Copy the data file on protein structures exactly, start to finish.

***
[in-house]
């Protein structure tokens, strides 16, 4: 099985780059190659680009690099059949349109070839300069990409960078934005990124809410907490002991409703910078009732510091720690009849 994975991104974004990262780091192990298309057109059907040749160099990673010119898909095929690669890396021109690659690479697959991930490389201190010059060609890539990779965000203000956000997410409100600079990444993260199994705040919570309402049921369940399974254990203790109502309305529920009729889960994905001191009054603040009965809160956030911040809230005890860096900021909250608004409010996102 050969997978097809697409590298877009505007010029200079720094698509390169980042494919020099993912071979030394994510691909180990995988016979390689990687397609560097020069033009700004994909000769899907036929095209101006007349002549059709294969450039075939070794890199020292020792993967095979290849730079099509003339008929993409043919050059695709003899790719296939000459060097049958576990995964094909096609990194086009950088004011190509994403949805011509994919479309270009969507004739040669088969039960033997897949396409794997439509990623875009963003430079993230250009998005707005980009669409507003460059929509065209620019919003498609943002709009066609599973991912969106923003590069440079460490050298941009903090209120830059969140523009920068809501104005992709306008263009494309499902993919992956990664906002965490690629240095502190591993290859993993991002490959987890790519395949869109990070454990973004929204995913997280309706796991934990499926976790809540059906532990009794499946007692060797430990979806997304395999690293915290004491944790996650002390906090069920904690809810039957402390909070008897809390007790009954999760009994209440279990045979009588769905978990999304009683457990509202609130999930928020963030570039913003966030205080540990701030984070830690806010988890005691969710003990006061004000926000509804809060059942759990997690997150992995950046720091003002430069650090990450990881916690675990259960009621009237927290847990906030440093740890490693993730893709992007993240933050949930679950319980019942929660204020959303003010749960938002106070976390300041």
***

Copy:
[in-house]
């Protein structure tokens, strides 16, 4: 099985780059190659680009690099059949349109070839300069990409960078934005990124809410907490002991409703910078009732510091720690009849 994975991104974004990262780091192990298309057109059907040749160099990673010119898909095929690669890396021109690659690479697959991930490389201190010059060609890539990779965000203000956000997410409100600079990444993260199994705040919570309402049921369940399974254990203790109502309305529920009729889960994905001191009054603040009965809160956030911040809230005890860096900021909250608004409010996102 050969997978097809697409590298877009505007010029200079720094698509390169980042494919020099993912071979030394994510691909180990995988016979390689990687397609560097020069033009700004994909000769899907036929095209101006007349002549059709294969450039075939070794890199020292020792993967095979290849730079099509003339008929993409043919050059695709003899790719296939000459060097049958576990995964094909096609990194086009950088004011190509994403949805011509994919479309270009969507004739040669088969039960033997897949396409794997439509990623875009963003430079993230250009998005707005980009669409507003460059929509065209620019919003498609943002709009066609599973991912969106923003590069440079460490050298941009903090209120830059969140523009920068809501104005992709306008263009494309499902993919992956990664906002965490690629240095502190591993290859993993991002490959987890790519395949869109990070454990973004929204995913997280309706796991934990499926976790809540059906532990009794499946007692060797430990979806997304395999690293915290004491944790996650002390906090069920904690809810039957402390909070008897809390007790009954999760009994209440279990045979009588769905978990999304009683457990509202609130999930928020963030570039913003966030205080540990701030984070830690806010988890005691969710003990006061004000926000509804809060059942759990997690997150992995950046720091003002430069650090990450990881916690675990259960009621009237927290847990906030440093740890490693993730893709992007993240933050949930679950319980019942929660204020959303003010749960938002106070976390300041």